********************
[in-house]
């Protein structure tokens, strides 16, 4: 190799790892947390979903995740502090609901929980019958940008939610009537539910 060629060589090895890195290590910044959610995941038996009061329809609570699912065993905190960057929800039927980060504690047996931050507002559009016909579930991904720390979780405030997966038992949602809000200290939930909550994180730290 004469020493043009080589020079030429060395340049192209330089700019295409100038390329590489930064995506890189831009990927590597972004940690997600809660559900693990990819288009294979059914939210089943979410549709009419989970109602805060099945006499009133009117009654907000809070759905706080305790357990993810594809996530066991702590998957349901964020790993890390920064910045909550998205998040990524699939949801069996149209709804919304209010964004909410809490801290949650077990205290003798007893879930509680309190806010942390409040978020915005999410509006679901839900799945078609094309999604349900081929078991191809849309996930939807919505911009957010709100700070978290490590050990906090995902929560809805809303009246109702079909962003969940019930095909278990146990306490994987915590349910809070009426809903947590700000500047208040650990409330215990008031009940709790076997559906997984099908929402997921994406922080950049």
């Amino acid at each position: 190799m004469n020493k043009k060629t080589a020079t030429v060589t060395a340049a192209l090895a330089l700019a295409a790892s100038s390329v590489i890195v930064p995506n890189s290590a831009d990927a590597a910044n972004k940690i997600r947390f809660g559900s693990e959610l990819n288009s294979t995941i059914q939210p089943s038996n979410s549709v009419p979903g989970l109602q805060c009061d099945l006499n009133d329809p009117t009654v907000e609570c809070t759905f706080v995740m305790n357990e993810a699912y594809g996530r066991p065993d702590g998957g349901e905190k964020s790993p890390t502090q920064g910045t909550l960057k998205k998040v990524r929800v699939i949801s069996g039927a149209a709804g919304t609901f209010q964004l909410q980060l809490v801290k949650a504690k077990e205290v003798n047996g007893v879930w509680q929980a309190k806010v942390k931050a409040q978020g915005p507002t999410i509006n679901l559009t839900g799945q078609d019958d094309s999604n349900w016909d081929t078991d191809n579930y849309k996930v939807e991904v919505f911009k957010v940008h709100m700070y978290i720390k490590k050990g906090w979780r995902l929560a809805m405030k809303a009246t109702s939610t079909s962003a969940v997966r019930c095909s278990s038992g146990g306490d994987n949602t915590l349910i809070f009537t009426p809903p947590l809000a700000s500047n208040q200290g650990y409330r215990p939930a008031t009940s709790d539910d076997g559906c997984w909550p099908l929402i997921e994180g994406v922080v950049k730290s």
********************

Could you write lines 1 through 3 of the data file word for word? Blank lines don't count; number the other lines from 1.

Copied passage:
[in-house]
């Protein structure tokens, strides 16, 4: 190799790892947390979903995740502090609901929980019958940008939610009537539910 060629060589090895890195290590910044959610995941038996009061329809609570699912065993905190960057929800039927980060504690047996931050507002559009016909579930991904720390979780405030997966038992949602809000200290939930909550994180730290 004469020493043009080589020079030429060395340049192209330089700019295409100038390329590489930064995506890189831009990927590597972004940690997600809660559900693990990819288009294979059914939210089943979410549709009419989970109602805060099945006499009133009117009654907000809070759905706080305790357990993810594809996530066991702590998957349901964020790993890390920064910045909550998205998040990524699939949801069996149209709804919304209010964004909410809490801290949650077990205290003798007893879930509680309190806010942390409040978020915005999410509006679901839900799945078609094309999604349900081929078991191809849309996930939807919505911009957010709100700070978290490590050990906090995902929560809805809303009246109702079909962003969940019930095909278990146990306490994987915590349910809070009426809903947590700000500047208040650990409330215990008031009940709790076997559906997984099908929402997921994406922080950049």
């Amino acid at each position: 190799m004469n020493k043009k060629t080589a020079t030429v060589t060395a340049a192209l090895a330089l700019a295409a790892s100038s390329v590489i890195v930064p995506n890189s290590a831009d990927a590597a910044n972004k940690i997600r947390f809660g559900s693990e959610l990819n288009s294979t995941i059914q939210p089943s038996n979410s549709v009419p979903g989970l109602q805060c009061d099945l006499n009133d329809p009117t009654v907000e609570c809070t759905f706080v995740m305790n357990e993810a699912y594809g996530r066991p065993d702590g998957g349901e905190k964020s790993p890390t502090q920064g910045t909550l960057k998205k998040v990524r929800v699939i949801s069996g039927a149209a709804g919304t609901f209010q964004l909410q980060l809490v801290k949650a504690k077990e205290v003798n047996g007893v879930w509680q929980a309190k806010v942390k931050a409040q978020g915005p507002t999410i509006n679901l559009t839900g799945q078609d019958d094309s999604n349900w016909d081929t078991d191809n579930y849309k996930v939807e991904v919505f911009k957010v940008h709100m700070y978290i720390k490590k050990g906090w979780r995902l929560a809805m405030k809303a009246t109702s939610t079909s962003a969940v997966r019930c095909s278990s038992g146990g306490d994987n949602t915590l349910i809070f009537t009426p809903p947590l809000a700000s500047n208040q200290g650990y409330r215990p939930a008031t009940s709790d539910d076997g559906c997984w909550p099908l929402i997921e994180g994406v922080v950049k730290s």